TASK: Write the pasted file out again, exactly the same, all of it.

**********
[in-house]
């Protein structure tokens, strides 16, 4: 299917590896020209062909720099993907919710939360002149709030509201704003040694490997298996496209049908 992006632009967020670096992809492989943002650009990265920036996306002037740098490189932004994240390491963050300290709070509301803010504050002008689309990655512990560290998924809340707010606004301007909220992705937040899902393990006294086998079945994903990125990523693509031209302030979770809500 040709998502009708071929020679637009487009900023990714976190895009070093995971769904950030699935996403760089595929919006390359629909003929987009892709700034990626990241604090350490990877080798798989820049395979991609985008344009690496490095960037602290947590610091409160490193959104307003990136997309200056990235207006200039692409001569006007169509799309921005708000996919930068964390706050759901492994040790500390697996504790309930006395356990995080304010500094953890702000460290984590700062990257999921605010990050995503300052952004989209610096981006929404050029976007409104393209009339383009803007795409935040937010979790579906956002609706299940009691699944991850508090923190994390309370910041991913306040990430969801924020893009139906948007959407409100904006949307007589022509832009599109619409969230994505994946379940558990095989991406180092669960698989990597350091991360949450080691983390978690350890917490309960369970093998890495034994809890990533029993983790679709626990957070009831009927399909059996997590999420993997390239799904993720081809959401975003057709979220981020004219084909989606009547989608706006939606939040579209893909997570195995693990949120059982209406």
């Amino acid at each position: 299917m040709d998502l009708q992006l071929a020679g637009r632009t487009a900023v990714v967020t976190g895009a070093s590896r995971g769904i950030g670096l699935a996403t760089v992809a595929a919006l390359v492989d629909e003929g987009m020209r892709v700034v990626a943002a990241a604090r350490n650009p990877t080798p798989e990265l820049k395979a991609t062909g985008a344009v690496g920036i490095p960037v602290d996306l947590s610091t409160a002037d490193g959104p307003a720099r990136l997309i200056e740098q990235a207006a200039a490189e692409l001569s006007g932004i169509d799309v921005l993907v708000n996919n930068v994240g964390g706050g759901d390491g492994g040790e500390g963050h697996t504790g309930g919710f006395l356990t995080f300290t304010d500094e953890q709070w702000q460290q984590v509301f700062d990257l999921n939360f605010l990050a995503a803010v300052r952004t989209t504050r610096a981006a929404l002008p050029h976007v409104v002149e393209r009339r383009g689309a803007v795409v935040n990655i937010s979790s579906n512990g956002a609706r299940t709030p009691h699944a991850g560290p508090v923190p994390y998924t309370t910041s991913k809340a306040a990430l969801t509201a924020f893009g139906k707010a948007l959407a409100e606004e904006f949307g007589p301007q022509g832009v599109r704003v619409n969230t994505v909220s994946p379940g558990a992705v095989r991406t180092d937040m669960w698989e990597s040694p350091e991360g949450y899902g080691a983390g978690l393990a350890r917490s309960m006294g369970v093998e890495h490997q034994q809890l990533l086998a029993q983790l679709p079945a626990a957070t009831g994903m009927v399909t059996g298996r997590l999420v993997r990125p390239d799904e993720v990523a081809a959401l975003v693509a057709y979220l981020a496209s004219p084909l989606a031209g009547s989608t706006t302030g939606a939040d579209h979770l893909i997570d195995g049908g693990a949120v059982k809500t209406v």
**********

[in-house]
């Protein structure tokens, strides 16, 4: 299917590896020209062909720099993907919710939360002149709030509201704003040694490997298996496209049908 992006632009967020670096992809492989943002650009990265920036996306002037740098490189932004994240390491963050300290709070509301803010504050002008689309990655512990560290998924809340707010606004301007909220992705937040899902393990006294086998079945994903990125990523693509031209302030979770809500 040709998502009708071929020679637009487009900023990714976190895009070093995971769904950030699935996403760089595929919006390359629909003929987009892709700034990626990241604090350490990877080798798989820049395979991609985008344009690496490095960037602290947590610091409160490193959104307003990136997309200056990235207006200039692409001569006007169509799309921005708000996919930068964390706050759901492994040790500390697996504790309930006395356990995080304010500094953890702000460290984590700062990257999921605010990050995503300052952004989209610096981006929404050029976007409104393209009339383009803007795409935040937010979790579906956002609706299940009691699944991850508090923190994390309370910041991913306040990430969801924020893009139906948007959407409100904006949307007589022509832009599109619409969230994505994946379940558990095989991406180092669960698989990597350091991360949450080691983390978690350890917490309960369970093998890495034994809890990533029993983790679709626990957070009831009927399909059996997590999420993997390239799904993720081809959401975003057709979220981020004219084909989606009547989608706006939606939040579209893909997570195995693990949120059982209406």
């Amino acid at each position: 299917m040709d998502l009708q992006l071929a020679g637009r632009t487009a900023v990714v967020t976190g895009a070093s590896r995971g769904i950030g670096l699935a996403t760089v992809a595929a919006l390359v492989d629909e003929g987009m020209r892709v700034v990626a943002a990241a604090r350490n650009p990877t080798p798989e990265l820049k395979a991609t062909g985008a344009v690496g920036i490095p960037v602290d996306l947590s610091t409160a002037d490193g959104p307003a720099r990136l997309i200056e740098q990235a207006a200039a490189e692409l001569s006007g932004i169509d799309v921005l993907v708000n996919n930068v994240g964390g706050g759901d390491g492994g040790e500390g963050h697996t504790g309930g919710f006395l356990t995080f300290t304010d500094e953890q709070w702000q460290q984590v509301f700062d990257l999921n939360f605010l990050a995503a803010v300052r952004t989209t504050r610096a981006a929404l002008p050029h976007v409104v002149e393209r009339r383009g689309a803007v795409v935040n990655i937010s979790s579906n512990g956002a609706r299940t709030p009691h699944a991850g560290p508090v923190p994390y998924t309370t910041s991913k809340a306040a990430l969801t509201a924020f893009g139906k707010a948007l959407a409100e606004e904006f949307g007589p301007q022509g832009v599109r704003v619409n969230t994505v909220s994946p379940g558990a992705v095989r991406t180092d937040m669960w698989e990597s040694p350091e991360g949450y899902g080691a983390g978690l393990a350890r917490s309960m006294g369970v093998e890495h490997q034994q809890l990533l086998a029993q983790l679709p079945a626990a957070t009831g994903m009927v399909t059996g298996r997590l999420v993997r990125p390239d799904e993720v990523a081809a959401l975003v693509a057709y979220l981020a496209s004219p084909l989606a031209g009547s989608t706006t302030g939606a939040d579209h979770l893909i997570d195995g049908g693990a949120v059982k809500t209406v």